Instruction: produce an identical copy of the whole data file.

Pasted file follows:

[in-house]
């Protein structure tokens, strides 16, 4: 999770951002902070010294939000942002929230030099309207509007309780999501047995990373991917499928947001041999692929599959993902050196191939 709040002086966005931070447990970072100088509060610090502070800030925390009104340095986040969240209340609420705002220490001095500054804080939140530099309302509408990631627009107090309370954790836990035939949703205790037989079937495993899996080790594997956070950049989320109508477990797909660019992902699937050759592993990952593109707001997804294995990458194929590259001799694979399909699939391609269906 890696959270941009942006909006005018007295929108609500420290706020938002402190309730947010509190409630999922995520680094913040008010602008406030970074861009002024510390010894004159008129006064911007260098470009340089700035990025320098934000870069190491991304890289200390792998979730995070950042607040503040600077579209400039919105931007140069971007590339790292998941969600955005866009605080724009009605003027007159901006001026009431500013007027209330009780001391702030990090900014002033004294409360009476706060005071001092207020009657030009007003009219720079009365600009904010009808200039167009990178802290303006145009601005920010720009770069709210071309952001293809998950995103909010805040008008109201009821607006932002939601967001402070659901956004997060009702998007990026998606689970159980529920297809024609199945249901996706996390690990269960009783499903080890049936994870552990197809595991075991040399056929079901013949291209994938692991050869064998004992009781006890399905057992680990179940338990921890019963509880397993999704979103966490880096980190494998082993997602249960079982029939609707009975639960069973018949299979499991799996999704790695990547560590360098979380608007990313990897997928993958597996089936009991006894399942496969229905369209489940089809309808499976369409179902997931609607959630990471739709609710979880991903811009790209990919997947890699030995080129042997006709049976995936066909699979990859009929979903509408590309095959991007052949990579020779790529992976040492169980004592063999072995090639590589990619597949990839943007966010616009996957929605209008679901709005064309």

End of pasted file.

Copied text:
[in-house]
């Protein structure tokens, strides 16, 4: 999770951002902070010294939000942002929230030099309207509007309780999501047995990373991917499928947001041999692929599959993902050196191939 709040002086966005931070447990970072100088509060610090502070800030925390009104340095986040969240209340609420705002220490001095500054804080939140530099309302509408990631627009107090309370954790836990035939949703205790037989079937495993899996080790594997956070950049989320109508477990797909660019992902699937050759592993990952593109707001997804294995990458194929590259001799694979399909699939391609269906 890696959270941009942006909006005018007295929108609500420290706020938002402190309730947010509190409630999922995520680094913040008010602008406030970074861009002024510390010894004159008129006064911007260098470009340089700035990025320098934000870069190491991304890289200390792998979730995070950042607040503040600077579209400039919105931007140069971007590339790292998941969600955005866009605080724009009605003027007159901006001026009431500013007027209330009780001391702030990090900014002033004294409360009476706060005071001092207020009657030009007003009219720079009365600009904010009808200039167009990178802290303006145009601005920010720009770069709210071309952001293809998950995103909010805040008008109201009821607006932002939601967001402070659901956004997060009702998007990026998606689970159980529920297809024609199945249901996706996390690990269960009783499903080890049936994870552990197809595991075991040399056929079901013949291209994938692991050869064998004992009781006890399905057992680990179940338990921890019963509880397993999704979103966490880096980190494998082993997602249960079982029939609707009975639960069973018949299979499991799996999704790695990547560590360098979380608007990313990897997928993958597996089936009991006894399942496969229905369209489940089809309808499976369409179902997931609607959630990471739709609710979880991903811009790209990919997947890699030995080129042997006709049976995936066909699979990859009929979903509408590309095959991007052949990579020779790529992976040492169980004592063999072995090639590589990619597949990839943007966010616009996957929605209008679901709005064309």